Life in my growing body
Self-harm can be a difficult topic to discuss with your friends, family, or even professionals. But it is a common practice among young people, and therefore an important behaviour to explore and understand. Some statistics report that one in ten young people engage in self-harm before the age of 20. Self-harm is the result of not knowing what to do in the midst of an emotional storm.
This program acknowledges the broad array of difficulties that adolescents and young people face. It aims to help with understanding the emotions that one experiences when confronted with such difficulties, and how to develop safe and healthy responses to managing them.
What is the root of Self-Harm?
Self-harm doesn’t look the same for everyone, but it is a common response to emotions that might feel unbearable. Often, those who engage in this behaviour describe it as ‘grounding’ or ‘relieving’. With a range of causes such as external stressors, internal distress, or a mixture of both, self-harming may feel like the only way to get a sense of control. It is therefore important to understand:
What purpose does my self-harm fulfil?
- What are the emotions that I am feeling in my body?
- What are the thoughts going through my mind?
- What tools can I use to cope with intense emotions?
These questions might be hard to answer now, but as we work through this program using well-known approaches like Acceptance and Commitment Therapy (ACT) and Dialectical Behaviour Therapy (DBT), we will learn more about intense emotions, and explore how to manage them.
About the program
This program uses the well-known psychological approaches of Acceptance and Commitment Therapy (ACT) and Dialectical Behaviour Therapy (DBT) to help adolescents learn about their intense emotional responses and how to manage them in safe and healthier ways. The program is put together by our group of four clinicians who each have more than ten years of research and clinical expertise.
Acceptance and Commitment Therapy (ACT)
Emotions are what make us human, and regulating them can be challenging!
ACT is about supporting a person to accept, rather than avoid, their emotions and thoughts. Avoiding your emotions or fearing them will only make them stronger and more out of control. During distressing situations, it is often difficult to embrace your feelings. ACT techniques help us to stay in the present so that we can be aware and commit to taking action on things that are in our control.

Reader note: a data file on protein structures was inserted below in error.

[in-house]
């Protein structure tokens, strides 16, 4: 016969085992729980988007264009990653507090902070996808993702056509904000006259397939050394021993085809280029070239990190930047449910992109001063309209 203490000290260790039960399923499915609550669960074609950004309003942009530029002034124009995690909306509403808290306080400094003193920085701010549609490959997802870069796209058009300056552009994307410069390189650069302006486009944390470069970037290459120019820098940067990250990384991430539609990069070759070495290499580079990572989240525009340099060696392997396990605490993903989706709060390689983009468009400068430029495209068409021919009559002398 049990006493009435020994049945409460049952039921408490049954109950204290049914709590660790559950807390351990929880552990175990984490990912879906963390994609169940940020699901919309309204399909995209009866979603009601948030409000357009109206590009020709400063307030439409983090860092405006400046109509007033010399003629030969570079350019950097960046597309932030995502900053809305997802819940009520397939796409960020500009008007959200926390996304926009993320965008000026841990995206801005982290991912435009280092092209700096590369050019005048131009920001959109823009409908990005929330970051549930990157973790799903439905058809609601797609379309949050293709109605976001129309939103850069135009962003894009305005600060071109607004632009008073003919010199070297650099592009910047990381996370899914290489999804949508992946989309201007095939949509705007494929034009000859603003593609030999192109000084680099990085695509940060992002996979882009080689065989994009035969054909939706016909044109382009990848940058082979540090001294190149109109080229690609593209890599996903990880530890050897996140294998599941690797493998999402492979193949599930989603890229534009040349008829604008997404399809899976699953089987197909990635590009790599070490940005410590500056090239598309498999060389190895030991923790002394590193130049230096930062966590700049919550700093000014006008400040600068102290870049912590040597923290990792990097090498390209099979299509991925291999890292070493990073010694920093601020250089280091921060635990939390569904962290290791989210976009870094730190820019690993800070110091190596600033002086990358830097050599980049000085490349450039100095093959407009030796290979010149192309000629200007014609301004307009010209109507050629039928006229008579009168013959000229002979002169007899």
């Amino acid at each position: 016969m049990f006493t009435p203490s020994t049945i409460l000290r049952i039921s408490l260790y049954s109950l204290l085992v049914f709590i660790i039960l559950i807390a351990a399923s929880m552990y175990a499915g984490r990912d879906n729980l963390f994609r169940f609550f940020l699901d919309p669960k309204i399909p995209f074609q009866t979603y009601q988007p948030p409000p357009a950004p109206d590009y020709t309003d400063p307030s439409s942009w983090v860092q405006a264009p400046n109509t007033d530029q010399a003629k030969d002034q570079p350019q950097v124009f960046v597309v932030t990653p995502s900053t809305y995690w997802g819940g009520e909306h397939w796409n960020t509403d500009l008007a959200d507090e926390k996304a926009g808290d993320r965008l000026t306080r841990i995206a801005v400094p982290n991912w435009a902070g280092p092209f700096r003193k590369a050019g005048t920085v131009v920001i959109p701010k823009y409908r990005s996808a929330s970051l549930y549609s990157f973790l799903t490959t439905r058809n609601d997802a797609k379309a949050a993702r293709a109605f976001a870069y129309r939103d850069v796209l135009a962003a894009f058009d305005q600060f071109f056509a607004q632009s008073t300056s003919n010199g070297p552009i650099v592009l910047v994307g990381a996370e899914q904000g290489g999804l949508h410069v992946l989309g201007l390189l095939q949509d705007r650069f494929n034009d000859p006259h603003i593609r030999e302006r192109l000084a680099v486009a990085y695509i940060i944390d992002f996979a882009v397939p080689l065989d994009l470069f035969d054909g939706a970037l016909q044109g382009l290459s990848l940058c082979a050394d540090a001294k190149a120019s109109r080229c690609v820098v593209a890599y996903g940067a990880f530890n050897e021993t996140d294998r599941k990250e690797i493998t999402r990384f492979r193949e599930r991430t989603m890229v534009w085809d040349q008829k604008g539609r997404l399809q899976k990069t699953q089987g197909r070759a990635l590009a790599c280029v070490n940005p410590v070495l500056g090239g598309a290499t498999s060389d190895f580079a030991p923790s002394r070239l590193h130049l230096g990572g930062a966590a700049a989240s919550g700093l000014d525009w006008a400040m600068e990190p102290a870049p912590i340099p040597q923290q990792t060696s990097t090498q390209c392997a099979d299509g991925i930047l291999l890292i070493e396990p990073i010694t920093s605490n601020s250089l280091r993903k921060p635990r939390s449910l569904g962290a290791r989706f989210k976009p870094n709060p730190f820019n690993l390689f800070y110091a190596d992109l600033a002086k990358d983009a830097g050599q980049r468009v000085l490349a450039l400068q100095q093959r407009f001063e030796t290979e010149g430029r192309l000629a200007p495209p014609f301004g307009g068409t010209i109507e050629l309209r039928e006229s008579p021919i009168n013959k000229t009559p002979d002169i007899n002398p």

Dialectical Behaviour Therapy (DBT)
DBT teaches us to focus on the present and to be mindful of our emotions, urges, thoughts, and senses. This mindfulness approach allows us to slow down and apply useful strategies to regulate, soothe, and improve our mental state.
DBT has many techniques that are used in numerous settings, and it is incredibly powerful for helping each individual with their specific circumstances and what they need.
Who is the program for?
This program is useful for adolescents and young adults who experience intense emotions which are difficult to regulate. These people might, or might not have experienced anxiety, depression, or self-harm.
This program is for people experiencing mild to moderate levels of distress. Young people experiencing severe emotional distress might be guided to have a number of individual sessions first to support them and address some personal needs before commencing therapy in a group setting.
The group will run for 8 to 10 weeks.
Each group will consist of 4 to 8 persons.
Young people will be grouped together based on their ages.
Three age groups are available:
15 to 16-year-olds, 17 to 19-year-olds, and 20-year-olds and above.
Dates & Schedule
- Our new term will start on the 24th of January and will run for 10 sessions
- Fees are $100 per session (Fees might differ based on the level of need. If you are using NDIS, please check with the clinic).
- Full payment is required no later than two weeks before starting the group. A Medicare rebate of $23 per session may be available—you will need to check with the clinic.